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Supporting reading in Year 4 (Age 8-9)


In Year 4 (in England) or Primary 5 (in Scotland), your child will be developing into an increasingly fluent reader. The focus will now be on building comprehension, but it is still important that children use their phonics skills to tackle new words.

How to help at home

There are plenty of simple and effective ways you can help your child with reading in Year 4/Primary 5.

Listen to your child reading and read to your child

At this age, your child might prefer to read independently and it’s tempting to leave them to it. But listening to them read is still a worthwhile thing to do. We all know how easy it is to read something without actually taking in the information! When you listen to your child read, you can help your child with any unfamiliar words and can talk to them about the book to make sure that they understand.

Reading to them is still important too. Reading to your child means that they will be able to hear books they might not yet be able to read themselves, it increases the vocabulary and life experiences and can foster empathy. Sharing and talking about books is also a lovely way to spend time together!

For books to read with your child, take a look at our free eBook library.

Listen to audiobooks

Listening to an audiobook together can work well (even better when it is played from the hallowed tablet or smart phone). It can also make an excellent use of all that time spent in the car and can create a shared experience for all. You can use audio books to introduce a wider range of books to your child. You could look for books read by favourite actors.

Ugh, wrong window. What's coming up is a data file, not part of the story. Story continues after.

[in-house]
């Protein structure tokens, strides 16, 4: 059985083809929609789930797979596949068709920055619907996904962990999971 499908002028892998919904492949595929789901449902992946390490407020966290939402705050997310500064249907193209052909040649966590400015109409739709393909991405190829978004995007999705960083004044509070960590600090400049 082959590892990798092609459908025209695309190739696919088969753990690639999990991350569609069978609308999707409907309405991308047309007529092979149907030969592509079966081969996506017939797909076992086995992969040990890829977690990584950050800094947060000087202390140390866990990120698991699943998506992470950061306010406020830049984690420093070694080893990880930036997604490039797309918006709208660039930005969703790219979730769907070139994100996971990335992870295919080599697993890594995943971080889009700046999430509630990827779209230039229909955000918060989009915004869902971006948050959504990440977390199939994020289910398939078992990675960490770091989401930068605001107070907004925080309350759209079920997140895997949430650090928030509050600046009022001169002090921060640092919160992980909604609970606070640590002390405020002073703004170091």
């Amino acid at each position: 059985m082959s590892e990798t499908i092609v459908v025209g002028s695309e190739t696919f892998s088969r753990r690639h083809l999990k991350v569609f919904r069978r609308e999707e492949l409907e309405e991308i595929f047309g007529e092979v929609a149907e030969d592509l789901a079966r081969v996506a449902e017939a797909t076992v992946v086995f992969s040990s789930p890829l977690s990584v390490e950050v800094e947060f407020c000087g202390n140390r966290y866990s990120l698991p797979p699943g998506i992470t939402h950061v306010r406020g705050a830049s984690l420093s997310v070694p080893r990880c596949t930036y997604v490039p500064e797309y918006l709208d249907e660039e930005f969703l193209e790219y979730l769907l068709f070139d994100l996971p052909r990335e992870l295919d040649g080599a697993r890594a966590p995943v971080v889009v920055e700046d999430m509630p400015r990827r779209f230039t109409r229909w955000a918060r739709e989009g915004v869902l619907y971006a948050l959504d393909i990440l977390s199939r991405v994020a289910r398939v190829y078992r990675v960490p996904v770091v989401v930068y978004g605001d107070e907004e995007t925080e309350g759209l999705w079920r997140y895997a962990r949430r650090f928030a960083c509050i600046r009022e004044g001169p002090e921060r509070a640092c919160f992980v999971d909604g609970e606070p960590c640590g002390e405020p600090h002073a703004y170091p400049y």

Value your child's choices

It’s really important to value your child’s choices, even when a book looks too easy or too difficult, too silly or too similar to other books they have read. Children can often read books that initially appear to be too difficult (especially if it is a topic that interests them) or fall back on a familiar favourite.

If they’ve chosen a tricky book, support them with new vocabulary. If they have chosen an old favourite, be reassured that they will be developing comprehension skills and confidence. Try to use their interests to steer them to a new challenge.

Open up the world of reading

Help your child to read widely. Books, magazines, websites, and apps all show how reading can help you to follow your interests and get involved. Show your child websites (check them first and monitor later), books, and magazines that link to their hobbies – whether it’s swimming, football, dance, music, art, or something else entirely.

Make a word bookmark

Using a piece of paper as a bookmark, encourage your child to jot down words they don’t understand. They can do this when they read on their own or if you’re reading together and they don’t want to stop. After reading, try looking up the words together in a dictionary and talk about what they mean.

Read for a purpose

As well as reading for pleasure, your child is likely to need to read for particular purposes in Year 4/Primary 5. They will read to find information, to learn about something, or to answer questions. Practising this can be useful for success at school.

Help them with their research skills by talking about where to look to find the answers, although you may need to remind them to look in books and use the library as well as the internet. Children can struggle with information overload, so they need your help to ‘search and sift’ both sites and information to make decisions.

Don't give up

As your child reads read more difficult books, there might be times when they struggle and may be reluctant to continue. You can help them through those patches by reading a bit with them to get them started or hooked into the next chapter. Always balance this with sensitivity and valuing their choice – it’s got to be fun!

image of children clustered around a tablet reading

Free eBook Library

Find a huge selection of books to encourage your child to read in our free eBook library. Take a look >